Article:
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2017-11-03 17:28
By Peter Yoonsuk Paik



This is the third in a series of open letters to the visiting U.S. President Donald Trump. ― ED.

Mr. President, welcome to South Korea. It is a particular privilege for me to offer my greetings to you from the land of my birth, not only as a naturalized American who has returned to work in South Korea but also as one of the nearly 63 million Americans who cast their vote for you in 2016.

My decision to vote for you marked a radical break for me. For you see, I had voted Democratic in every presidential election since 1988, and I had spent considerable time going door to door trying to persuade my fellow Wisconsinites to vote for the Democratic candidate for president in 2004 and 2008.

But the two terms served by Obama, which saw the US shatter a force for regional stability by overthrowing Libya’s Muammar Gaddafi and become entangled in a needless confrontation with Russia, convinced me that my party had no real interest in changing the disastrous course that the U.S. had taken since the invasion of Iraq in 2003. While there is still unfinished business in Afghanistan and Iraq, the U.S. under Obama and Hillary Clinton increased the number of its enemies at a time when the military is badly overstretched and our country itself is in dire need of rebuilding.

While I was troubled by some of the language you used to describe immigrants, nevertheless I came to admire your willingness to speak frankly and fearlessly about the mistakes made by past administrations, which the other candidates, with the exception of Bernie Sanders, were not willing to do.

You spoke in moving terms as well about the plight of working-class and middle class Americans who have suffered steep declines in their health and fortunes from an economy that awards vast riches to the well-connected few. And you placed at the forefront of your campaign the principle that every responsible statesman must follow, but which few American politicians of either party appear to remember: a nation must put the needs of its own citizens first, before it can do any good in the world.

Your visit will be met by protesters, many of whom took part in the massive demonstrations that drove the previous President Park Geun-hye from office after a corruption scandal. Unfortunately, most protesters know you only from the distorted image of you presented by the mainstream media in the US, which former President Jimmy Carter has rightly criticized for their unrelenting negativity.

If these protesters spoke with my fellow Americans who reached out to me in the months before the 2016 election ― the elderly who find themselves stuck in increasingly crime-ridden neighborhoods, talented and well-educated workers who saw many things going wrong in their country but chose not to exercise their First Amendment right to speak out of the fear of being fired from their jobs, the young who are suffering under the heavy burden of student loan debt and find an economy rigged against them, and middle class professionals alarmed by the spread of opioid addiction in the suburbs ― they would find that many of the causes that drove them to protest against the corrupt and incompetent President Park are similar to the ones that propelled you to an unprecedented electoral victory against the expectations of the political and media establishment.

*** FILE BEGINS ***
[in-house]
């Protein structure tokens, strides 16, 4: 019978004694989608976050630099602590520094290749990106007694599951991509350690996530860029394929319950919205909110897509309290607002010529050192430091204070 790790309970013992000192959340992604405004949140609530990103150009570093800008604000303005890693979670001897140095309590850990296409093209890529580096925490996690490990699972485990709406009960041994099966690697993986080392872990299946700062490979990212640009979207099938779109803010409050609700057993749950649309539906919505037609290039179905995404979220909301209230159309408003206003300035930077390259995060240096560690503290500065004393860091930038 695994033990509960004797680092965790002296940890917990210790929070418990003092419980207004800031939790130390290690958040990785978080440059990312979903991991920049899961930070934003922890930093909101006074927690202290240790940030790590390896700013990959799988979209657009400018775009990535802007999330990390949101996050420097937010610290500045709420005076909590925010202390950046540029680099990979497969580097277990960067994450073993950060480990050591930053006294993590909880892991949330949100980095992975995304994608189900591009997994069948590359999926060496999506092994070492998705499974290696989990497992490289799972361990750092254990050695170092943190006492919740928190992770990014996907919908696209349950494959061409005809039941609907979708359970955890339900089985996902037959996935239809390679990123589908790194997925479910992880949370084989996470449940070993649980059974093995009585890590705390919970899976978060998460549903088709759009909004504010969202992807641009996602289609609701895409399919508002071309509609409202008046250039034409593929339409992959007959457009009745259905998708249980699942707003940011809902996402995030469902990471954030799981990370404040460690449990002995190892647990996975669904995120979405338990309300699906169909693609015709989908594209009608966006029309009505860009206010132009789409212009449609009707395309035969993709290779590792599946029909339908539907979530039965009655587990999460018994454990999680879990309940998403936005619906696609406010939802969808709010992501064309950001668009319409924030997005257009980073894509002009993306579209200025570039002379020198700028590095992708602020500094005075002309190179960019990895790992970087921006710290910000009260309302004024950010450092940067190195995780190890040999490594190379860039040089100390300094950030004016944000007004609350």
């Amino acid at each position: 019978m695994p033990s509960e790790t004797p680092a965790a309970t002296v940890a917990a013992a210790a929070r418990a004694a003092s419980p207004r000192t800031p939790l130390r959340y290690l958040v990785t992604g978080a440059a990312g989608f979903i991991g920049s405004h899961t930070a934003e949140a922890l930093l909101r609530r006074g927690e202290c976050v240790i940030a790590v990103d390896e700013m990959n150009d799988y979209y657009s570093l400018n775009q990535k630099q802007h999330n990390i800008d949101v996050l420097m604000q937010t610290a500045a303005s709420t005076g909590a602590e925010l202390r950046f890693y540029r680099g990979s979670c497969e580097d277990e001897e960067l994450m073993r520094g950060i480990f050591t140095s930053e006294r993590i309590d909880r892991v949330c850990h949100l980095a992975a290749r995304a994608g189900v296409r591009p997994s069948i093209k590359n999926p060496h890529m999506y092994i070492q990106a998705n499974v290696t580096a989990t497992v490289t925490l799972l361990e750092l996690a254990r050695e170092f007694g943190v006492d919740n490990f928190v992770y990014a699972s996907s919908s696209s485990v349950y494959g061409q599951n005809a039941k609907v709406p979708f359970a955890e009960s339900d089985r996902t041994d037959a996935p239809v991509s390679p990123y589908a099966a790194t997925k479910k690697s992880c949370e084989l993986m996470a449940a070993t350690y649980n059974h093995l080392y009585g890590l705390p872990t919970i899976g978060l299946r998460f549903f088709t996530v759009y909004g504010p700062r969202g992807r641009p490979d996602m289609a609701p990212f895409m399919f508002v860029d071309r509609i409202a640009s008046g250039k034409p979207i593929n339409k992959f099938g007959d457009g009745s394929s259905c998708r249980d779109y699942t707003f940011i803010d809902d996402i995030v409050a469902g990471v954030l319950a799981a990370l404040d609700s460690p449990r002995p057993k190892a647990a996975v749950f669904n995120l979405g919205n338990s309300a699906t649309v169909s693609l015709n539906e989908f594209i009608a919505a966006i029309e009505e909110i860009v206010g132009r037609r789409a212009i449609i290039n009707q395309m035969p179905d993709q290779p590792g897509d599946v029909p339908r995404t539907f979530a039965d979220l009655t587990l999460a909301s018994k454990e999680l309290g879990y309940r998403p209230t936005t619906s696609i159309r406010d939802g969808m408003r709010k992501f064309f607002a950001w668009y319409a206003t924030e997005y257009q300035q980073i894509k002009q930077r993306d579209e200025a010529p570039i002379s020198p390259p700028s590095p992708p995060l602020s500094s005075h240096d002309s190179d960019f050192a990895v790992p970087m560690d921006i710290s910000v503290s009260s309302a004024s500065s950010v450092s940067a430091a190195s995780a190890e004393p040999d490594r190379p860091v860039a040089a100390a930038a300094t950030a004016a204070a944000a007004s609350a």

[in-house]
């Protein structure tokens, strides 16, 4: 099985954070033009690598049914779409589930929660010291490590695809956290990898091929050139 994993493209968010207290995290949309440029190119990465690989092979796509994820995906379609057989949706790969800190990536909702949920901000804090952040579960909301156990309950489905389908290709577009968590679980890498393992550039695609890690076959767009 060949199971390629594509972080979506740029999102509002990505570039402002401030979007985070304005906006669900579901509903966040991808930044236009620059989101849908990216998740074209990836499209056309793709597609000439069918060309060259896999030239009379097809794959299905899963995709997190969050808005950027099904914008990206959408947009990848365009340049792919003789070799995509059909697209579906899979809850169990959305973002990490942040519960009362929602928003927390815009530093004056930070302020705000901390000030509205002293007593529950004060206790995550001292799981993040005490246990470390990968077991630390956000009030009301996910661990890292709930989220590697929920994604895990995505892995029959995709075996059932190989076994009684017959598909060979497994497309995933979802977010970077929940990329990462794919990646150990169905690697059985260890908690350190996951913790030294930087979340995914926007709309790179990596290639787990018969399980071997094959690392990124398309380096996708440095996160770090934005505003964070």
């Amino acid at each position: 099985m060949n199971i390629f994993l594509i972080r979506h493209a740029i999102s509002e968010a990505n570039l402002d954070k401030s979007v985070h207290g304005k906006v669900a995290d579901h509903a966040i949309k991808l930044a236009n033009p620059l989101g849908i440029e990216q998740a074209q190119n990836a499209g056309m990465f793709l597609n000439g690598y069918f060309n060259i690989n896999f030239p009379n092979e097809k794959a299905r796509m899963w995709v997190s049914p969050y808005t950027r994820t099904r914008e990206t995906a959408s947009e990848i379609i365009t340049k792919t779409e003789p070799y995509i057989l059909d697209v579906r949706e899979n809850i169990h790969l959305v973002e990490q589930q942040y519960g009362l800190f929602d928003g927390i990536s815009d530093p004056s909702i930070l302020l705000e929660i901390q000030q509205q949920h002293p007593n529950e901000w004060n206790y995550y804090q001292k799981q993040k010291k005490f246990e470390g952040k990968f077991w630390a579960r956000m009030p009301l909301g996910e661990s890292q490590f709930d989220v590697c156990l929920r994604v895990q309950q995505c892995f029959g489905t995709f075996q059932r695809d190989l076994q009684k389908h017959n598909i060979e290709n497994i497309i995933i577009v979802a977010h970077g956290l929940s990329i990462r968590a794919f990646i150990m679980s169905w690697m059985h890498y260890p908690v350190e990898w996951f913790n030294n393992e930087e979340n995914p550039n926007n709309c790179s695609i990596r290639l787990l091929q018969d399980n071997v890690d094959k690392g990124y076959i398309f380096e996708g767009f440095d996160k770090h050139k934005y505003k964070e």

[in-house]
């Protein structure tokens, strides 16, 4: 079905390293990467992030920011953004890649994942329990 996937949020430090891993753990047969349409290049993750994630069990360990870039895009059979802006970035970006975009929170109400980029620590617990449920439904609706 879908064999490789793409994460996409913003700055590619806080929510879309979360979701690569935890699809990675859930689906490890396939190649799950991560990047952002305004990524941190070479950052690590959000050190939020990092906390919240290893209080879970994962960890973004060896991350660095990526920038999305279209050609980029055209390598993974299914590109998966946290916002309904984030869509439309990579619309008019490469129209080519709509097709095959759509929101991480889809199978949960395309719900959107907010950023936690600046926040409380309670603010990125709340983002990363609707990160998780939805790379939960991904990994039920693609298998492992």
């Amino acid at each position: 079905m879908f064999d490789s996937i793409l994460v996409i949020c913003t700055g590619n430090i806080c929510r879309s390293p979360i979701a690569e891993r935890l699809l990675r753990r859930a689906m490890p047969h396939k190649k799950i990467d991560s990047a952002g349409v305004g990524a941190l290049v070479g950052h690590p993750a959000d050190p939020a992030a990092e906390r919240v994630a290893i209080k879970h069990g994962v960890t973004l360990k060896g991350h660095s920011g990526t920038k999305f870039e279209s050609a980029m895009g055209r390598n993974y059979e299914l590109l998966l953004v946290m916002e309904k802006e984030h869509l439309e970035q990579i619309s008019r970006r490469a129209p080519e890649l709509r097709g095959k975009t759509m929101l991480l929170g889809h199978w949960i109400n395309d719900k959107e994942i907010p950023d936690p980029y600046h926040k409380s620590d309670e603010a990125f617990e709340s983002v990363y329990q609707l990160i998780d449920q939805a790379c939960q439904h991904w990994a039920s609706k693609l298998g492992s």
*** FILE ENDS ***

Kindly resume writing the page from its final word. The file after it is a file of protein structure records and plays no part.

So, welcome to South Korea, Mr. President. I hope your visit will be productive, but also that you will experience the marvels that South Korea has been able to achieve in rising from the devastation of a bloody war to becoming one of the world’s leading economies. For today’s prosperous and democratic South Korea is a testament to the ability of the United States to keep the peace in a divided and dangerous region.

And it is my dearest hope that you and your administration will at last reawaken the talent of the United States for making peace, a talent which has been neglected to our great detriment by the ruinous and futile crusades of the past decade and a half. Many of us who voted for you risked the loss of our friendships and our reputations, but we did so because you were the only hope for breaking out of the vicious circle created by the destructive policies that have spread chaos across the globe and dealt great harm to the United States.

Northeast Asia stands at a turning-point. May diplomacy, and the hard work of building peace, prevail in this new world that is now taking shape before our eyes.


Peter Yoonsuk Paik (pypaik@gmail.com) is a researcher in literature and philosophy at Yonsei University.


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